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Fusion Science and Technology
Inspecting nuclear facilities with unmanned aerial systems
Over the past decade, unmanned aerial systems (UASs), more commonly referred to as drones, have played an increasing role in the day-to-day activities of the energy sector. Applications range from visually inspecting wind turbines, flare stacks, pipelines, and facilities to evaluating vegetation encroachment near power lines. Although the benefits of UASs have been reported in these industries, their use in the nuclear community has only recently been explored. For instance, a drone was sent into a waterbox at a Duke Energy facility to inspect for leaks.1 And at Fukushima Daiichi, a drone was used to conduct a post-accident radiation survey inside Unit 3, and drones are being investigated for use inside the damaged containments.2
T. Mutoh, K. Nagaoka, H. Takahashi, H. Kasahara, M. Osakabe, S. Kubo, T. Shimozuma, Y. Yoshimura, K. Tsumori, T. Seki, K. Saito, H. Igami, H. Nakano, K. Ikeda, M. Kisaki, R. Seki, S. Kamio, T. Ii, Y. Nakamura, Y. Takeiri, O. Kaneko, LHD Experiment Group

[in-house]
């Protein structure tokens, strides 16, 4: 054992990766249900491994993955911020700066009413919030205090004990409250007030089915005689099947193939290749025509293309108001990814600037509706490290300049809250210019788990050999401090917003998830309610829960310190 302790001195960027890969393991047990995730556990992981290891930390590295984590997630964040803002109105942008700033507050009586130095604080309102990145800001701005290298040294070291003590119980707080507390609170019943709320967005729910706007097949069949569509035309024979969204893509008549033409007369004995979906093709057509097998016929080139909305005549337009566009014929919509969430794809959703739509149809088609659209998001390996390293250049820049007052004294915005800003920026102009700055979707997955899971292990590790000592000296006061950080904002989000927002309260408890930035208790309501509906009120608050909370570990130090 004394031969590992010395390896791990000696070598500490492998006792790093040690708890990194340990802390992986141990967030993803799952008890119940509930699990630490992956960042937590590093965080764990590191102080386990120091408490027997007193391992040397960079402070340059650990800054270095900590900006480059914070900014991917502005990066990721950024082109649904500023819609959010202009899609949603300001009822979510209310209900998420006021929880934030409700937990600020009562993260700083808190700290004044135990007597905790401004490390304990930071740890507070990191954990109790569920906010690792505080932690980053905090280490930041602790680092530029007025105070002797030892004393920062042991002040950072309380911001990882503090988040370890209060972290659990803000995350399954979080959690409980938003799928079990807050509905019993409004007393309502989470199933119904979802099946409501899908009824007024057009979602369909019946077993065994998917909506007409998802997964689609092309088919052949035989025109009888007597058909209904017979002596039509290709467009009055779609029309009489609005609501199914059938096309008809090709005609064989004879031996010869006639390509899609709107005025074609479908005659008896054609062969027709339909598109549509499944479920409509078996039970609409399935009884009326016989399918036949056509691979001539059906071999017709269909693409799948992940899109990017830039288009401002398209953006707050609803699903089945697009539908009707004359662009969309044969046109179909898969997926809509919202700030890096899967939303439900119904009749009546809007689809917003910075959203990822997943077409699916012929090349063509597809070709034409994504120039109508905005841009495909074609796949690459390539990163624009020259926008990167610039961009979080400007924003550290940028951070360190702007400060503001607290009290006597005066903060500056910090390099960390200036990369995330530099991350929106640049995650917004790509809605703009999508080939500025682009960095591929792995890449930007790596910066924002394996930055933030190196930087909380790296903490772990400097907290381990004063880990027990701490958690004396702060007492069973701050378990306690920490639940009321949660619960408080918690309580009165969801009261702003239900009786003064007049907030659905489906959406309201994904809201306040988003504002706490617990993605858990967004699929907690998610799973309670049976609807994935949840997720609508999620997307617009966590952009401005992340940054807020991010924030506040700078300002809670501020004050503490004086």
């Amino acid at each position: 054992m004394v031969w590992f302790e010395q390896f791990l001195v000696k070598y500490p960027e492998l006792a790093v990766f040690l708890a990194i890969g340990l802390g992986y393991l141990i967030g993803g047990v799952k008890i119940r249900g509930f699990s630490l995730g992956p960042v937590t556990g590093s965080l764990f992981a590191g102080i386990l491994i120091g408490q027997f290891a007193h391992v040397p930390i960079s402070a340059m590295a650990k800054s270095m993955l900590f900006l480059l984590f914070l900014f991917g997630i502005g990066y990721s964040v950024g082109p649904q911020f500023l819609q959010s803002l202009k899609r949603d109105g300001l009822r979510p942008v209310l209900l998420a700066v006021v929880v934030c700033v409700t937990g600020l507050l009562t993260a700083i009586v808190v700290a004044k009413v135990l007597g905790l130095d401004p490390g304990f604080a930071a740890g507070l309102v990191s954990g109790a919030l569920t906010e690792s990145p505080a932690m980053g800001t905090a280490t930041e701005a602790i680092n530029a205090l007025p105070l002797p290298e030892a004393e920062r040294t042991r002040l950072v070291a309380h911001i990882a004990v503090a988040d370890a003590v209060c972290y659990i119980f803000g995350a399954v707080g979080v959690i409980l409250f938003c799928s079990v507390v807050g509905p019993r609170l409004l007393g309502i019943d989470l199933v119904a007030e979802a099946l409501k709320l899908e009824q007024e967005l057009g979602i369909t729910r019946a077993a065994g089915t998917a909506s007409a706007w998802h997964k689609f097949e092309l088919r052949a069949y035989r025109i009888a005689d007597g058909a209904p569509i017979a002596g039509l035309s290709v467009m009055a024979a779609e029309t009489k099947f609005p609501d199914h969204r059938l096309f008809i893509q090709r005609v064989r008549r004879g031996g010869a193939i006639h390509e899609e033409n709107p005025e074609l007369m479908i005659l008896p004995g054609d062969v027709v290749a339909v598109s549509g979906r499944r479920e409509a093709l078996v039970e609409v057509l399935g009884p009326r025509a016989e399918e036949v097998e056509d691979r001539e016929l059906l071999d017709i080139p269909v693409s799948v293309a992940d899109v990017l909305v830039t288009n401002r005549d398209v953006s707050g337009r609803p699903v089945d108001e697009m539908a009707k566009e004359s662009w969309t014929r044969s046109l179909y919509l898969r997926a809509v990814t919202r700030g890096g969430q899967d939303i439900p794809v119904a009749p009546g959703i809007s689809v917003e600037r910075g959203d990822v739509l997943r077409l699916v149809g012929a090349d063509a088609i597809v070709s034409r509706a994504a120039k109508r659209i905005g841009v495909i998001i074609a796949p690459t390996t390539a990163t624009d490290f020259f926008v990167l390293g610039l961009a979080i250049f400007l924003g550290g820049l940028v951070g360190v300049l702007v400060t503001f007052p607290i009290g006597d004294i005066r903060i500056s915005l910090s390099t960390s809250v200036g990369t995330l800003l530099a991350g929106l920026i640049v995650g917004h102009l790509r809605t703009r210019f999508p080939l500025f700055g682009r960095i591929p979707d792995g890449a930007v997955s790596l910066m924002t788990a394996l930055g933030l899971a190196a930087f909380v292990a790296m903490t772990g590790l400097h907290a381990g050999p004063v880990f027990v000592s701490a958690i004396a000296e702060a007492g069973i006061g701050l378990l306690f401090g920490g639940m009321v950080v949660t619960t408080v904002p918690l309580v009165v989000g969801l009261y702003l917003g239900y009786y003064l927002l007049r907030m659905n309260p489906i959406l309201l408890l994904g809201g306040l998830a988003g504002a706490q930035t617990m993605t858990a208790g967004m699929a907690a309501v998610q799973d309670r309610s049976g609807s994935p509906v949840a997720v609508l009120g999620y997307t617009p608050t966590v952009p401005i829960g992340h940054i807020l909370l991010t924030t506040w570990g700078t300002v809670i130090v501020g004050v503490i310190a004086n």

Fusion Science and Technology | Volume 68 | Number 2 | September 2015 | Pages 216-224
Technical Paper | Proceedings of TOFE-2014 | dx.doi.org/10.13182/FST15-120
Articles are hosted by Taylor and Francis Online.
Recent advances in the high power and steady state heating system and experiment results of the Large Helical Device (LHD) are reviewed in this paper. Plasma performance is extended largely through high power NBI, ECH and steady state ICRF heating devices, and improved operation techniques. The NBI of a 28 MW has extended the plasma parameter regime such as ion ITB plasmas, has a central ion temperature of more than 8 keV, and the extremely high-density plasmas ten times higher than the tokamak limit. An ECH system with seven gyrotrons (total power of 4.6MW) has been operated for pre-ionization and plasma heating. The high electron temperature regime was extended toward a higher density regime and a central electron temperature of 13.5 keV was achieved with a line-averaged electron density of ne = 1 x 1019 m-3. Steady state operation plasma with ne = 1.2 x 1019 m-3, ion and electron temperature of 2 keV, and plasma sustainment time of 48 min was achieved with ICH and ECH heating power of 1.2 MW for majority helium with minority hydrogen.